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Rich potential in adult literacy: Lost in an era of deep economic recession

Freeman, Sarah (2017) Rich potential in adult literacy: Lost in an era of deep economic recession. EdD thesis, University of Sheffield.

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Abstract

Abstract Classes in England for students of adult literacy and English for Speakers of Other Languages (ESOL) have been severely cut back in the past seven years. Those that remain are run on the basis that the class can only be viable through accreditation if it meets current funding targets within specified time periods, reducing many schemes to crash courses in employability. Adult education had been cut by 40% by 2015 alone. The overt purpose of literacy classes is now rooted in functional skills English syllabi, built on the assumption that students attend courses for qualifications. There is not enough known about why the students themselves – both ESOL and native speakers – are motivated to come forward for classes. In this research, an experienced adult literacy/ESOL teacher ran 26 in-depth interviews with students and teachers in four organisations in South London and two in Birmingham to find out what they valued about the classes they were attending at the time, other than obtaining qualifications. A social practices approach is used to examine students’ motives for improving their literacy, alongside discussions of learning theory, and an auto-ethnographic approach is used throughout the dissertation. Findings include a very broad range of reasons for why students are in class and what they gain from learning that enhances their everyday lives. Insight is provided into how students use technology as part of everyday life. It was discovered that many respondents need to continue to learn as long as possible. These results are considered in the light of globalisation studies, learning theory, ‘vulnerability’ theory and multicultural studies of superdiversity.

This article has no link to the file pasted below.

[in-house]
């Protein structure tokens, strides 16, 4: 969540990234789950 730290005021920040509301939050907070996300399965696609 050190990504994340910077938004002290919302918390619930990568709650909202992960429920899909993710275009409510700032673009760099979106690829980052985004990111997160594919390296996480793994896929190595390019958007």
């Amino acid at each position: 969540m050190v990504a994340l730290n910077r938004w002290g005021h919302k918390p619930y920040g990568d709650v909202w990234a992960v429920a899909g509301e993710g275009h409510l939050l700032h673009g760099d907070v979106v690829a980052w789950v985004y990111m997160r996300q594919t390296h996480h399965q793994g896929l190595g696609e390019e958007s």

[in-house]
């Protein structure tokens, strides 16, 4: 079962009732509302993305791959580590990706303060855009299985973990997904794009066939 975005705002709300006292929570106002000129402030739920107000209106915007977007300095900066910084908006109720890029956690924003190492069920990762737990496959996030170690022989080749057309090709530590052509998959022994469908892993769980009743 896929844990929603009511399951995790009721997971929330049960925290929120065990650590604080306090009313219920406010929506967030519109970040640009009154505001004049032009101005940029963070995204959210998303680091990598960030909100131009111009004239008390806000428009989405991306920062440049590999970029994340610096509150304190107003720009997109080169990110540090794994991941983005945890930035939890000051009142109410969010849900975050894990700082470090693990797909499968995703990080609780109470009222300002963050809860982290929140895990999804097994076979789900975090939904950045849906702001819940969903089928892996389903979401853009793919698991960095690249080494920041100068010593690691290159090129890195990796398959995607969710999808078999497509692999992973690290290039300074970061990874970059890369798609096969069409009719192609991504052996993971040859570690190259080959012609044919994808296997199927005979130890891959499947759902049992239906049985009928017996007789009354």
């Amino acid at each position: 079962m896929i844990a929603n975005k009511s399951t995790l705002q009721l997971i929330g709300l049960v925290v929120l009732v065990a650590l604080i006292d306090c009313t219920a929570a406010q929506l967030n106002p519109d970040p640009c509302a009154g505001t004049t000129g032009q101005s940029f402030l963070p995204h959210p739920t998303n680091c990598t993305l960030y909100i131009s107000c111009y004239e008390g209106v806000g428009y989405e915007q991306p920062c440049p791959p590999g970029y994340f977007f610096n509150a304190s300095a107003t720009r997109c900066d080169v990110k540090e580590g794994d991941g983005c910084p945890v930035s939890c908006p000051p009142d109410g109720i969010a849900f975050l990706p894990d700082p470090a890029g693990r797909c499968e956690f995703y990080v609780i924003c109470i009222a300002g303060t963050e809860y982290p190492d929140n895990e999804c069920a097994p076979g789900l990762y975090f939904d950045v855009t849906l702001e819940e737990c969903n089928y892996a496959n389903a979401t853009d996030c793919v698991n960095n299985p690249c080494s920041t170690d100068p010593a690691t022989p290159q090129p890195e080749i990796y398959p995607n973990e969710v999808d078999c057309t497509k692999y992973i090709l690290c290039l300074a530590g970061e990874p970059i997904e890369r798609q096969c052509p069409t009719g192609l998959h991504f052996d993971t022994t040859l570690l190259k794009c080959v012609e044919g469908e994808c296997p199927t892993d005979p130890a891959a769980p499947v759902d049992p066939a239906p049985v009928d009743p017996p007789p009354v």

Item Type: Thesis (EdD)
Academic Units: The University of Sheffield > Faculty of Social Sciences (Sheffield) > School of Education (Sheffield)
Identification Number/EthosID: uk.bl.ethos.736555
Depositing User: Ms Sarah Freeman
Date Deposited: 21 Mar 2018 13:40
Last Modified: 12 Oct 2018 09:52
URI: http://etheses.whiterose.ac.uk/id/eprint/19625

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